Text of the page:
B2.   Feelin Good Cause It Feels Good
B3.   Artesian Wells
C1.   This Is The Struggle
C2.   To Be True
C3.   Strength
D1.   Shake A Leg Woman
D2    Dark Angels (Alt Take)
D3.   Civilization (Alt Take)

Bass – Charles Fletcher, Johnny Yu
Drums – Glen Cronkhite
Flute, Saxophone – Hadley Caliman
Guitar – Joe West, Terry Mederios
Percussion – Kenneth Nash
Piano, Piano (Fender Rhodes, Echoplex, Screwdriver) – Herman Eberitzsch
Vocals – Julia Tillman Waters, Maxine Waters
Producer – Daniel Borine, Herman Eberitzsch

It came out again! ! Excavation Sound Source Collection Part 3! ! Coke Escovedo's rare groove / free soul classics "Make it Sweet" known as the creator of Herman Eberitzsch's project HE3 Project's third unreleased album by HE3 Project has arrived! ! This time, it is one piece that recorded the sound source recorded from 71 to 1973, from psychedelic jazz funk to spiritual jazz full of dashing feeling, the finest sound source that is as good as two works up to this is recorded Great content! ! Jazz funk and rare groove are not allowed to pass by! ! !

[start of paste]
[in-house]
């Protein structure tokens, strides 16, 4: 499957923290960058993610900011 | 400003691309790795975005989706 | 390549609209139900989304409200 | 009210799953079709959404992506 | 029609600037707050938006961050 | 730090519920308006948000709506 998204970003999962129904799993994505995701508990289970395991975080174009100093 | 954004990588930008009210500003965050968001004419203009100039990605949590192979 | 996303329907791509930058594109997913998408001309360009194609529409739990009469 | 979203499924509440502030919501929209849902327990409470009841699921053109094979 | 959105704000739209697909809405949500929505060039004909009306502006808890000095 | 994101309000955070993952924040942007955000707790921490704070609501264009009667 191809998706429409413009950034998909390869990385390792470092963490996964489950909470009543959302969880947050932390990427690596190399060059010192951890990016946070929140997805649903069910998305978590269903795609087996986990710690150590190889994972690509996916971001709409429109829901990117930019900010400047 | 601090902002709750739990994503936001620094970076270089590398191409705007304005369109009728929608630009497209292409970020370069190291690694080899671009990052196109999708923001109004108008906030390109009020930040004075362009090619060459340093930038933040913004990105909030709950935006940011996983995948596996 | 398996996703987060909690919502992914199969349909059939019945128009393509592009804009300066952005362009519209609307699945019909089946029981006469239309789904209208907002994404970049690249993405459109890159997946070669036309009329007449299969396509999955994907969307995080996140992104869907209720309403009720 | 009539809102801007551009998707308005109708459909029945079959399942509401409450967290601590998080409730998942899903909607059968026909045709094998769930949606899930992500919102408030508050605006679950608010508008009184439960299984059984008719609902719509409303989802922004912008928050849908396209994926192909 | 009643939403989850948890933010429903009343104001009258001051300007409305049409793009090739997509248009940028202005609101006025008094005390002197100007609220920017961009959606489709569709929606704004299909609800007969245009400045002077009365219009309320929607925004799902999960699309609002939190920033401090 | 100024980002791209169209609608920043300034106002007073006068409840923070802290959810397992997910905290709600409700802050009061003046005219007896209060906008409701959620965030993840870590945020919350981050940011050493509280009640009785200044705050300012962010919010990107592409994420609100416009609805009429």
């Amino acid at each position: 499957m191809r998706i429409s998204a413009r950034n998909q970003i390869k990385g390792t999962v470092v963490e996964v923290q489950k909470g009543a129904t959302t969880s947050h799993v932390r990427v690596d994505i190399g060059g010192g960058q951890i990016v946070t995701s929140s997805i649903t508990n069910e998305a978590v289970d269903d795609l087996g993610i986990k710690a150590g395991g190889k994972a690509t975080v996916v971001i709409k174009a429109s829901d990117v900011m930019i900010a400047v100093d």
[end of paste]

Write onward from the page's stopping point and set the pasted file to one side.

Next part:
The Young Gods ‎– The Young Gods (1987)

Genre: Electronic, Rock
Format: CD, Vinyl
Label: Organik, Play It Again Sam Records, Wax Trax! Records

01.   Nous De La Lune
02.   Jusqu'au Bout
03.   À Ciel Ouvert
04.   Jimmy
05.   Fais La Mouette
06.   Percussionne
07.   Feu
08.   Did You Miss Me
09.   Si Tu Gardes
10.   The Irrtum Boys
11.   Envoyé
12.   Soul Idiot
13.   C.S.C.L.D.F.

Trumpet – Roli Mosimann
Drums – Frank Bagnoud
Sampler – Cesare Pizzi
Vocals – Franz Treichler
Composed By – The Young Gods
25 years ago, in 1987, the English music scene felt debilitated by a certain, deliberate, postmodern smallness. The highly influential C86 cassette put out by the NME just months earlier set the indie tone – groups like The Wedding Present, Bogshed and pre-rave Primal Scream, dubbed the “shambling bands” by John Peel, were deliberately colourless, unambitious and low-key, retaining the provincialism of punk and post-punk but little of its energy or rage – a drizzle after the storm. The Housemartins from Hull were the pop epitome of this new dispiritedness – clever purveyors of wry, sidelong ditties. It was as if the music were beset by an inferiority complex, that new generations could aspire to be no more than pygmies mooching on the shoulders of dead giants. To reach for the sky, rather than into one's pockets, was considered unseemly, even pretentious, the worst thing one could possibly be. No air, no grace.